4) Lack of a cohesive story. Because only select pieces are on display online, the experience is disjointed, vs browsing a physical section of the museum which groups like objects together. The best museum story I've ever come across was the Van Gogh Museum in Amsterdam, which told a chronological story.
Does anyone know of any museum virtual tours that don't suffer from these issues?
1) Not sure. I would say photos are usually quite ok.
2) Yes I agree: Those 360° photos are ok but the transition from one to the next is poor, even for google indoor-map as surprising as it sounds.
The only good 360° photo technology is by far matterport. https://matterport.com
3) I would think it is ofen marketing. To market their museum. Photos, 100 years ago did not kill the "presence" in museums.
Same for virtual visits... Nothing to worry about.
4) Yes, I also think an audio comment would add a lot. I wonder why no 360° visit does this...
Thanks for your thoughts.
1) It depends on the site. It seems many are still quite low-res, not even as good as pictures taken on Instagram.
2) I wonder if 360° is the right approach. We typically don't need to experience the transition from exhibit to exhibit. We only need 360° around the exhibit. An adventure-game sprite may be good enough to move around the space and click on objects as needed.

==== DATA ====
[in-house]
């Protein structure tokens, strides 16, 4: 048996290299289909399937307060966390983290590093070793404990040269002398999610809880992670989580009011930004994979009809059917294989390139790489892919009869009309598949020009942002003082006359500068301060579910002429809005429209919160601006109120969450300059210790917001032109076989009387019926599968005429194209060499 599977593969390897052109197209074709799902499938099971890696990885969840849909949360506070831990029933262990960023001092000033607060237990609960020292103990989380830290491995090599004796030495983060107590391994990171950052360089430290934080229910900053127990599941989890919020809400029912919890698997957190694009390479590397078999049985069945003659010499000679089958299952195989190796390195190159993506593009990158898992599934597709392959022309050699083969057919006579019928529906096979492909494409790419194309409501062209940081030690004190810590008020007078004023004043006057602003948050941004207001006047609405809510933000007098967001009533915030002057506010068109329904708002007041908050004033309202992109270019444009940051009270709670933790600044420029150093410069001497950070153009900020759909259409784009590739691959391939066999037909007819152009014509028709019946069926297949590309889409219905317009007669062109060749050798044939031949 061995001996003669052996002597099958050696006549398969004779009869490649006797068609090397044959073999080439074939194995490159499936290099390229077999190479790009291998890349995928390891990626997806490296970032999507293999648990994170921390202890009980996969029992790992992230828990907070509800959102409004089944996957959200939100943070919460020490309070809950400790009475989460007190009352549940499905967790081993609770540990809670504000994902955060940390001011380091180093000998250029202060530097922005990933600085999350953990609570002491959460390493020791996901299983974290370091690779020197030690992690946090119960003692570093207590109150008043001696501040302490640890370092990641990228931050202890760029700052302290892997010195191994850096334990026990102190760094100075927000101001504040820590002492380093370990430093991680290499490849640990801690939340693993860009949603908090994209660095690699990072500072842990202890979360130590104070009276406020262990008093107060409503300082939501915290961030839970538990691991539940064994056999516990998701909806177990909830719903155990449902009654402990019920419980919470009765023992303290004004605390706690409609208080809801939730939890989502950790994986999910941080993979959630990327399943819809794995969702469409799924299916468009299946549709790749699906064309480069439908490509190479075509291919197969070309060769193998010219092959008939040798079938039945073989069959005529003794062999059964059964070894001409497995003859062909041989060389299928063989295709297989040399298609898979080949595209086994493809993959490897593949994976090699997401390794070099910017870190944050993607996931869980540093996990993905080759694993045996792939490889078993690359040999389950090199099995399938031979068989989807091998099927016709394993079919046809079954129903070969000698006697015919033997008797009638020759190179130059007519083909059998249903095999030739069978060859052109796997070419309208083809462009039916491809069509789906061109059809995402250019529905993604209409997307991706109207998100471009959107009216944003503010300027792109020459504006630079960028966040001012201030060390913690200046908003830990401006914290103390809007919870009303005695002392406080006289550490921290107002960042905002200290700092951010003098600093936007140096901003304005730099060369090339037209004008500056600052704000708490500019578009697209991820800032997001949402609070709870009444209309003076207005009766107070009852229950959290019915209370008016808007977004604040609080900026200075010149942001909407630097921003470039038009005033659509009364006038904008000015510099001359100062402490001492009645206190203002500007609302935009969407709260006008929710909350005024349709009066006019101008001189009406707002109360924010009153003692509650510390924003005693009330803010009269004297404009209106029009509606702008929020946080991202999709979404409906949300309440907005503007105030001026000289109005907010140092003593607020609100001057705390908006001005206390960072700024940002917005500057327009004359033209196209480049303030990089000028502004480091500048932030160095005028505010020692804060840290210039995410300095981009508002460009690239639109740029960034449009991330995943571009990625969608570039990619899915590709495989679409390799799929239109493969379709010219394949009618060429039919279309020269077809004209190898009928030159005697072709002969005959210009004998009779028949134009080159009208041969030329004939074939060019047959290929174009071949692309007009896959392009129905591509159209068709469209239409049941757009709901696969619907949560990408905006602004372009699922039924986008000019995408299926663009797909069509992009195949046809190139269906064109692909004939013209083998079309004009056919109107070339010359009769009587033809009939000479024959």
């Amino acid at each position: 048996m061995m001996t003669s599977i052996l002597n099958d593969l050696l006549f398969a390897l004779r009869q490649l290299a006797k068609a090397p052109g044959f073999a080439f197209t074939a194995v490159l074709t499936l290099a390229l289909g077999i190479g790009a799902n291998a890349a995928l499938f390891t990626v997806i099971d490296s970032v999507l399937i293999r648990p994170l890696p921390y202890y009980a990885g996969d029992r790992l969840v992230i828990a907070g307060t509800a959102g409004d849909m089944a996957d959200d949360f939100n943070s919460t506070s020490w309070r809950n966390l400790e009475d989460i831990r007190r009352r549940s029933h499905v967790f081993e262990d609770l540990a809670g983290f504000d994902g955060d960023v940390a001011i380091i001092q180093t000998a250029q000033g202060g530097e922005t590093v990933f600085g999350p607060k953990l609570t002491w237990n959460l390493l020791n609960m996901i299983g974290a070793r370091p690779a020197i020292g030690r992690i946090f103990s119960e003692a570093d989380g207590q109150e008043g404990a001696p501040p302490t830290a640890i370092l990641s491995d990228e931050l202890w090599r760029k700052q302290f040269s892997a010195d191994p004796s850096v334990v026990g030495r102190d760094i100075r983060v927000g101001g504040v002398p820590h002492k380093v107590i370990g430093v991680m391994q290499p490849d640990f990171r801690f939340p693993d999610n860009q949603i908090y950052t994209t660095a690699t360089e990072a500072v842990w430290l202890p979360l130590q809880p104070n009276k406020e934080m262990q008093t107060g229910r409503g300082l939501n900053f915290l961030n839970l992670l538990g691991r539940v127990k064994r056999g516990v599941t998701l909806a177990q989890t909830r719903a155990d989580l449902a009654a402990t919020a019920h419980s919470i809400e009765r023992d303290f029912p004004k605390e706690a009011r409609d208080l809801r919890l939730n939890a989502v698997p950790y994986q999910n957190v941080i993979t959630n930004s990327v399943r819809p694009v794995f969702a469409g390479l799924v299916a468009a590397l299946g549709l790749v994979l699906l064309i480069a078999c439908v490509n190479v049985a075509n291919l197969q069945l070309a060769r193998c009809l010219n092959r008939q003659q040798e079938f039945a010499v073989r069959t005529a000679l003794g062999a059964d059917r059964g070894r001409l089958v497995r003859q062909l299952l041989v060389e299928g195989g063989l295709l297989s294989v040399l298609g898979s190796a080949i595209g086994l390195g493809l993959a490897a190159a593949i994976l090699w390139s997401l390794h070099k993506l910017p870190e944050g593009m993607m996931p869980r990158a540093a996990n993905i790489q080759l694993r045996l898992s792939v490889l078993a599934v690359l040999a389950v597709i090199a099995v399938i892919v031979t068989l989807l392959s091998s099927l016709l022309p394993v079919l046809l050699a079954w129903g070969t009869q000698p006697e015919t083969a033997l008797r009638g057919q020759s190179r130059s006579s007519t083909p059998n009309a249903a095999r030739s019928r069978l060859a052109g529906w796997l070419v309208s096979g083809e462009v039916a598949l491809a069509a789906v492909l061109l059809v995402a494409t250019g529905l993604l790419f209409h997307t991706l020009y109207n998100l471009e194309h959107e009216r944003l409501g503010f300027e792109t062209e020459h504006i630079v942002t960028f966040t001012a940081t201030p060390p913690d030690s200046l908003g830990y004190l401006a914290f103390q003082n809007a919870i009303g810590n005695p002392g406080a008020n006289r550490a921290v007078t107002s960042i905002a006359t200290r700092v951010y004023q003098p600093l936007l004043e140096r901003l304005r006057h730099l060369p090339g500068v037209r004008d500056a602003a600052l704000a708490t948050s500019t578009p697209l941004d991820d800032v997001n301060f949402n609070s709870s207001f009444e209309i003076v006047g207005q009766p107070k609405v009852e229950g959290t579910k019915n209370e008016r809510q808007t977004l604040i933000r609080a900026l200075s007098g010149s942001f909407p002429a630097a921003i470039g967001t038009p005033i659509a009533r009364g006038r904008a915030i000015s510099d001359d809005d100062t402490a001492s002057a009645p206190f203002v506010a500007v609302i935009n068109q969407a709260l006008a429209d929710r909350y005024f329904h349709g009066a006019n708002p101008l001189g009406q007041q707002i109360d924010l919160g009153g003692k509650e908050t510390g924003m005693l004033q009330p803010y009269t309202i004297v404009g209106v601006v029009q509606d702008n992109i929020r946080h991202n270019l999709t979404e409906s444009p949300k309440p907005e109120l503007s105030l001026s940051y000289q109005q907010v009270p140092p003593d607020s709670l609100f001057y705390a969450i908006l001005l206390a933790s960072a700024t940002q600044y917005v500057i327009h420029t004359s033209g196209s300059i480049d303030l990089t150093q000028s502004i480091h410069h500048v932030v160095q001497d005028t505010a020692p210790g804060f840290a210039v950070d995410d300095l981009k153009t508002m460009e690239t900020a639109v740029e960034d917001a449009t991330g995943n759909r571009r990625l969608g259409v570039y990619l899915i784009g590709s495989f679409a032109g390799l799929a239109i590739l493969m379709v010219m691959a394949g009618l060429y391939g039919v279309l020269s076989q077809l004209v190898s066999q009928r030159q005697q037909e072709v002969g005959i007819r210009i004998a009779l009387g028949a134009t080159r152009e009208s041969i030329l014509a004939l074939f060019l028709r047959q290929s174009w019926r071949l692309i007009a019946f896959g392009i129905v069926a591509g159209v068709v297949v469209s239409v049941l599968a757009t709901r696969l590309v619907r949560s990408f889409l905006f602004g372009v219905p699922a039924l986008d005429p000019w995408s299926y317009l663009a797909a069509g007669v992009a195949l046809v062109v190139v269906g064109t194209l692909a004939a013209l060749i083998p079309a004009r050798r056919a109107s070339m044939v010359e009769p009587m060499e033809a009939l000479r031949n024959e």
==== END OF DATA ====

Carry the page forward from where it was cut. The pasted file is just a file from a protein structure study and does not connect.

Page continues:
3) Unless the virtual visits were actually good -- then part of the ticket sales might be affected. So the solution is to sell tickets for virtual tours (but they have to be really good)
4) Audio would be nice, just like the headset you can rent at many museums. What I meant though was more the grouping and sequence of the exhibits -- for instance when you walk through a special exhibit, the sequence tells the story. In virtual tours, because the collection is incompletely digitized, the story is broken.
You may want to check out our startup, it focuses on smooth transitions from just panorama photos.
It works quite nicely for museums and supports hosting everything on your own server / offline if needed. If you want to make your museum virtual, let me know!